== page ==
Malama Maunalua was awarded a $15,000 grant from the Hawaiian Electric Companies to support critical conservation projects in Maunalua Bay. The grant was presented by Sean Moura, Hawaiian Electric’s wildlife biologist and an environmental scientist in the company’s Environmental Department, during a community workday at the Bay.
“This award from the Hawaiian Electric Companies is an important investment in the restoration of Maunalua Bay, which is such a significant, yet fragile marine resource. We are very grateful to the Hawaiian Electric Companies for joining other organizations in making our projects with the community and scientists possible,” said Jennifer Taylor, Board President.
Hawaiian Electric’s grant will help expand the Habitat Restoration Program which includes increasing community “huki” (pull) events where volunteers assist in removing invasive alien algae, launching an initiative to restore native sea grass, developing a bay algae consortium to address the implementation of restoration techniques and monitoring, and expanding community engagement through research, internships and careers. In addition, a priority for Malama Maunalua is the development of a partner-supported knowledge geo-database to be used to guide management priorities and strategic uses for the bay.
Moura, a Hawaii Kai resident who has volunteered with Malama Maunalua, said the organization’s efforts to raise awareness of marine conservation and grow community participation aligns with Hawaiian Electric’s value of environmental stewardship. “Developing the next generation of marine stewards by engaging with public and private organizations speaks to the long-term conservation of the Bay, and we gladly support that effort.”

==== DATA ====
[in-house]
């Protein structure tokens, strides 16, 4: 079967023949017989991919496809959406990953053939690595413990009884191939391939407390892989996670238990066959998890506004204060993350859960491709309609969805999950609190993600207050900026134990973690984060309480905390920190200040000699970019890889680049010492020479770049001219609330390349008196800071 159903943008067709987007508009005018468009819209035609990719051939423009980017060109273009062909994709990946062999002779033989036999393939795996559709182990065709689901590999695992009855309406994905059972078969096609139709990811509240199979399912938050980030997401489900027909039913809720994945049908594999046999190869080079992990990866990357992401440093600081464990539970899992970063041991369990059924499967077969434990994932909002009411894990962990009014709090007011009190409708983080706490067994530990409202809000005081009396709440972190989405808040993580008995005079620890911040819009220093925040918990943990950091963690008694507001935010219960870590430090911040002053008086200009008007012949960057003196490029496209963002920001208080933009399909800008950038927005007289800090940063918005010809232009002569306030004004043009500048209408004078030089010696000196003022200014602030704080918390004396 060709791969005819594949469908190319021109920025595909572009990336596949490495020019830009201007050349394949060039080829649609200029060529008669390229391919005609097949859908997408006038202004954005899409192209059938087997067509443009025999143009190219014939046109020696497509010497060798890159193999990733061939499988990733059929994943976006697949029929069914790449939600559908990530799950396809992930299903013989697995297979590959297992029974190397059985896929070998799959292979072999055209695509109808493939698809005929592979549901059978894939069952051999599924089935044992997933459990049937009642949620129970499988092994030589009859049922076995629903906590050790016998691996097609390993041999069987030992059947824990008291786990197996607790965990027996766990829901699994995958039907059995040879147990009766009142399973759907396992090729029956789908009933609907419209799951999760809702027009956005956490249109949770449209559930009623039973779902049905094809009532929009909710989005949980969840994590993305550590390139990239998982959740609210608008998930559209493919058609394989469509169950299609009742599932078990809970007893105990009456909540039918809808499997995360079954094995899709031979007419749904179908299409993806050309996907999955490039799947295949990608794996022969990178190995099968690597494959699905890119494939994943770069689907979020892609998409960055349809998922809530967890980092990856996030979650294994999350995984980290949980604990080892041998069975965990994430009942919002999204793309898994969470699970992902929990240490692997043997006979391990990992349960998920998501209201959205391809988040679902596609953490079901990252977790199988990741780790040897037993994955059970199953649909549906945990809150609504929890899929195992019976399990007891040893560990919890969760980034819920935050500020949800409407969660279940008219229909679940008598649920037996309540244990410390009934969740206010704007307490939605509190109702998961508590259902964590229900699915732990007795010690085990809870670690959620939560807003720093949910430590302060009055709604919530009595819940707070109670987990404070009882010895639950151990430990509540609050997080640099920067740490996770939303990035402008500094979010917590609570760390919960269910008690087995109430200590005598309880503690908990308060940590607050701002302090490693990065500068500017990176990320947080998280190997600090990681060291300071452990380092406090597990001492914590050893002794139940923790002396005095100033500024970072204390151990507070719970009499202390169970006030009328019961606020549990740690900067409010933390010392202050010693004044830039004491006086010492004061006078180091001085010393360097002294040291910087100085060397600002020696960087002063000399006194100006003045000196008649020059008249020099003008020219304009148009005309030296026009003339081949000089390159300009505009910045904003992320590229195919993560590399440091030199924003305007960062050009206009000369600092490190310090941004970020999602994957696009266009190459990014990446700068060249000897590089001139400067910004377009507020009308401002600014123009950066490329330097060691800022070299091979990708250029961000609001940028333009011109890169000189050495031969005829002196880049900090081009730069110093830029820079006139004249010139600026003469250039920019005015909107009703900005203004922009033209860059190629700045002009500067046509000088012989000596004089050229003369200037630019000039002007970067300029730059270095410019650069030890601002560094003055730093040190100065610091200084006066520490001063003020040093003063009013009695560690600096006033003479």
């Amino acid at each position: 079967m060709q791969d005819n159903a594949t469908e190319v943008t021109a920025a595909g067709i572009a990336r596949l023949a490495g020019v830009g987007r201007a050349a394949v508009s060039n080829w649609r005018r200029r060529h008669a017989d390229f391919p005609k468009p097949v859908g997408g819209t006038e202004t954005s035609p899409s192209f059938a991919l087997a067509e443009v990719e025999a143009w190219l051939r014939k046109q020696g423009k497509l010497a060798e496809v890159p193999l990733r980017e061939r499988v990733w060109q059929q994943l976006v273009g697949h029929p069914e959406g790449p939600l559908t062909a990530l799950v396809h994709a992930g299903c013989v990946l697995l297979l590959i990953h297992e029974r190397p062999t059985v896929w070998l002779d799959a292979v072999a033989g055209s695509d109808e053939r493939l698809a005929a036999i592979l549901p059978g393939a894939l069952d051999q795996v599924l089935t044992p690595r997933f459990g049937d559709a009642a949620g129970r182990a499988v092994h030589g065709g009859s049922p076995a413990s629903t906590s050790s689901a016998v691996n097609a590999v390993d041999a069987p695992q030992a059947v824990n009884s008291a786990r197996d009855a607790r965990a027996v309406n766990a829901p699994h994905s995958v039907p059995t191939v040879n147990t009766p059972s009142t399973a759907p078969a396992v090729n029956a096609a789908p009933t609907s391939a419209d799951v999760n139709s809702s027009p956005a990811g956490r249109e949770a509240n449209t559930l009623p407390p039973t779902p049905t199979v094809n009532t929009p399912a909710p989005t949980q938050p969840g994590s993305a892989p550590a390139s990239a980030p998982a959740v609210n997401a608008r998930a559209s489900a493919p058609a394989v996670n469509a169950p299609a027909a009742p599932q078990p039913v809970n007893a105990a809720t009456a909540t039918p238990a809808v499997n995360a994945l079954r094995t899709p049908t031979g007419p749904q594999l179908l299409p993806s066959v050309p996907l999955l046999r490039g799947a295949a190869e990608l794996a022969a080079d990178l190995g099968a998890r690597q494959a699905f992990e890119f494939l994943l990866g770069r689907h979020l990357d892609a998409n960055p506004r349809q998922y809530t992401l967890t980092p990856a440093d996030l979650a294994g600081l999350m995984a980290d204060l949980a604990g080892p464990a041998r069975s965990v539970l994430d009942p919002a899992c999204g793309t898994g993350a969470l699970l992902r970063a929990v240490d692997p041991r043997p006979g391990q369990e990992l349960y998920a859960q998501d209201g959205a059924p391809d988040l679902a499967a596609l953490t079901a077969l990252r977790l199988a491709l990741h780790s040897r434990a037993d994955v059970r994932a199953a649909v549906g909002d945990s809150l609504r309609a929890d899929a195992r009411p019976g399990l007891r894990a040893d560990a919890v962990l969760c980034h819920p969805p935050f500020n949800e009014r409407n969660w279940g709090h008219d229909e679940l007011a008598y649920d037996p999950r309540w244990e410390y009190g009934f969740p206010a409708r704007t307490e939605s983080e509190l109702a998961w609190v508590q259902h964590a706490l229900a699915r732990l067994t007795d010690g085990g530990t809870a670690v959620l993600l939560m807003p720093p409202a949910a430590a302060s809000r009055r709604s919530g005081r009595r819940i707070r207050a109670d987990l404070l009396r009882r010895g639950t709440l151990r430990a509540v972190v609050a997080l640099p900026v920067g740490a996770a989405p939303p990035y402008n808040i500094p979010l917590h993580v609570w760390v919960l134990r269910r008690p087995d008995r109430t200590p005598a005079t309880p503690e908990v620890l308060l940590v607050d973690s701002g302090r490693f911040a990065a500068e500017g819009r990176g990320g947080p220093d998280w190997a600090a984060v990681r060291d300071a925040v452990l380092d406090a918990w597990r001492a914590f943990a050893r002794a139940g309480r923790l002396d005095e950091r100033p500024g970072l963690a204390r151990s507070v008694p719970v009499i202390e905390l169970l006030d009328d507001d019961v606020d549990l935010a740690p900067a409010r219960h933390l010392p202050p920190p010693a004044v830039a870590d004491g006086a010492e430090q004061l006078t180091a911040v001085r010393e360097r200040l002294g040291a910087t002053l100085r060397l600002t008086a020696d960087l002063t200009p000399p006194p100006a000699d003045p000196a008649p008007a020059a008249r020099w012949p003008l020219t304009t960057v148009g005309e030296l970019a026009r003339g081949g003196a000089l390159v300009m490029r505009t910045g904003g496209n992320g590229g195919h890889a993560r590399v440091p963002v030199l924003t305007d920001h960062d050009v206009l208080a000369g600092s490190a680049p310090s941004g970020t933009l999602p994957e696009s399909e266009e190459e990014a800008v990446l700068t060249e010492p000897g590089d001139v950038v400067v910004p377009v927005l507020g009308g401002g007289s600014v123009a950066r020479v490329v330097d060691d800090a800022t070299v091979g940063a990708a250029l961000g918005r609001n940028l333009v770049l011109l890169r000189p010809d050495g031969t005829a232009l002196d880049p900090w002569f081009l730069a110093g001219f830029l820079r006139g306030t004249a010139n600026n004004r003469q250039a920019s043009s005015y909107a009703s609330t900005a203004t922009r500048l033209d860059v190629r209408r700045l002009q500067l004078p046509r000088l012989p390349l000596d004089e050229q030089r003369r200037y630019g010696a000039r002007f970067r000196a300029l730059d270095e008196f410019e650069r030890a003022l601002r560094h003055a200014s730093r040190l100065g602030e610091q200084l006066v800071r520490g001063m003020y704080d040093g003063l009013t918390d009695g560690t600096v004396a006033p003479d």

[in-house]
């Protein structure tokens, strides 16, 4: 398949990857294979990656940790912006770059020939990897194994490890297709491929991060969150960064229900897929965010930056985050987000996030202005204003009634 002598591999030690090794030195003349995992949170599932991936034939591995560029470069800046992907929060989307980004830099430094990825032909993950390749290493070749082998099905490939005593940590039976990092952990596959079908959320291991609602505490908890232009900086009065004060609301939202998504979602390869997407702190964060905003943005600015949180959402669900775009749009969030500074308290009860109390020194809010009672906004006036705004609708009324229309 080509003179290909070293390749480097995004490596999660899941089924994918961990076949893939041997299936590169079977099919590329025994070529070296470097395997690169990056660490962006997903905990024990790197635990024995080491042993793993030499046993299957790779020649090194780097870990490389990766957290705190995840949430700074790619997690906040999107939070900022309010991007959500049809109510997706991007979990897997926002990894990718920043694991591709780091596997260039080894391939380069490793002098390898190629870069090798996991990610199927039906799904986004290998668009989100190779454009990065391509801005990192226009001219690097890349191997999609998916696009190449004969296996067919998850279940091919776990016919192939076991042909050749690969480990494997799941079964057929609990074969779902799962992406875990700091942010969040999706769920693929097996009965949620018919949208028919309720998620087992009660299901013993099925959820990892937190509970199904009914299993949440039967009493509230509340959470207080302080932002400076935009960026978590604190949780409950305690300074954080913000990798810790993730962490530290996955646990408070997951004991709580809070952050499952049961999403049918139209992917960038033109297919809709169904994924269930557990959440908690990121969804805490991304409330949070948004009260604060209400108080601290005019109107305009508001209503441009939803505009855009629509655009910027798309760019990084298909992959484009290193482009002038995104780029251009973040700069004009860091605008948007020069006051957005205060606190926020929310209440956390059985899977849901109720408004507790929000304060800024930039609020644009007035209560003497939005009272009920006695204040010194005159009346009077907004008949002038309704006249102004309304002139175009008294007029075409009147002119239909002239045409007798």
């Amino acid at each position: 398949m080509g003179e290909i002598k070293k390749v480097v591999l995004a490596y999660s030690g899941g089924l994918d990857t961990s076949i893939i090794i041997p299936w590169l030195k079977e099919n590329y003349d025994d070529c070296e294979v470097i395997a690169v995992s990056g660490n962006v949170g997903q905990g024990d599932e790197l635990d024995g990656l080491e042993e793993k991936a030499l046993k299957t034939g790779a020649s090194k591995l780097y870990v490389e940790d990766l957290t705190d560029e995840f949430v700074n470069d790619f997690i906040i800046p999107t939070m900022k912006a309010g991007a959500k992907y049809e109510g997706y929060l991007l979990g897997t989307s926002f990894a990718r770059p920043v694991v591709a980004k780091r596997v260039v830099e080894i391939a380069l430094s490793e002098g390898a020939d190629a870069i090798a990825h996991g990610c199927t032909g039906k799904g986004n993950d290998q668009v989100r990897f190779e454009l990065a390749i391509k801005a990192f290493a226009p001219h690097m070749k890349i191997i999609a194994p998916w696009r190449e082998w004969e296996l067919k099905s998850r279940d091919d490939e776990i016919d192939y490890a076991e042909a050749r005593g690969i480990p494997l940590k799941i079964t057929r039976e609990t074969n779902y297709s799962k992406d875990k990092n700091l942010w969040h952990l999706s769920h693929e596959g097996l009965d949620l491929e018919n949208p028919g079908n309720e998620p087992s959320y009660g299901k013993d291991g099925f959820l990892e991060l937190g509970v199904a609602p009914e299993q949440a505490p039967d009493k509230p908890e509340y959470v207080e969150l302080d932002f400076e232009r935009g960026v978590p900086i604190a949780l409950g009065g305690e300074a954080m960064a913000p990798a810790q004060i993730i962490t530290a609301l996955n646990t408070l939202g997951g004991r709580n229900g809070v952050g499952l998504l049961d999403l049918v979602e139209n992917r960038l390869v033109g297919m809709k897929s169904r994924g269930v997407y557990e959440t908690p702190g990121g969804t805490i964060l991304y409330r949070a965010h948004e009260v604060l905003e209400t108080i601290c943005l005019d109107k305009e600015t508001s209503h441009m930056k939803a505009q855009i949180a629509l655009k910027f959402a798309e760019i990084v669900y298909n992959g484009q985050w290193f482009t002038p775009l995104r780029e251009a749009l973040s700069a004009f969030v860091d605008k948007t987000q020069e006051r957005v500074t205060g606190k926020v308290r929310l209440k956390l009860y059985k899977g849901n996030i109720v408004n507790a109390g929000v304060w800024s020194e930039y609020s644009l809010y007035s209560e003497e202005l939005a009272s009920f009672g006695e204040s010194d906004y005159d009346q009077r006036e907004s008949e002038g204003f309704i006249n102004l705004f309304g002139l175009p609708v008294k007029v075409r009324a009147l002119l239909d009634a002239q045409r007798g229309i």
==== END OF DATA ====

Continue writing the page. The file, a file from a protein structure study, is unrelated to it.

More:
Malama Maunalua is a community based non-profit organization committed to restoring the health of Maunalua Bay, the near shore area in East Oahu which stretches from Black Point to Portlock Point. Malama Maunalua focuses on reducing the three major threats to Maunalua Bay – removing invasive alien algae, reducing run-off of sediment and pollutants and increasing marine life. Malama Maunalua is finding solutions to these problems through working with thousands of community volunteers and collaborating with community and conservation partners and government agencies.
Volunteer board members are Jennifer Taylor (President), Mitch D’Olier (Vice President), Jean Tsukamoto (Treasurer), Amy Monk (Secretary), Dawn Dunbar, Steve Schatz and Dr. Leighton Taylor.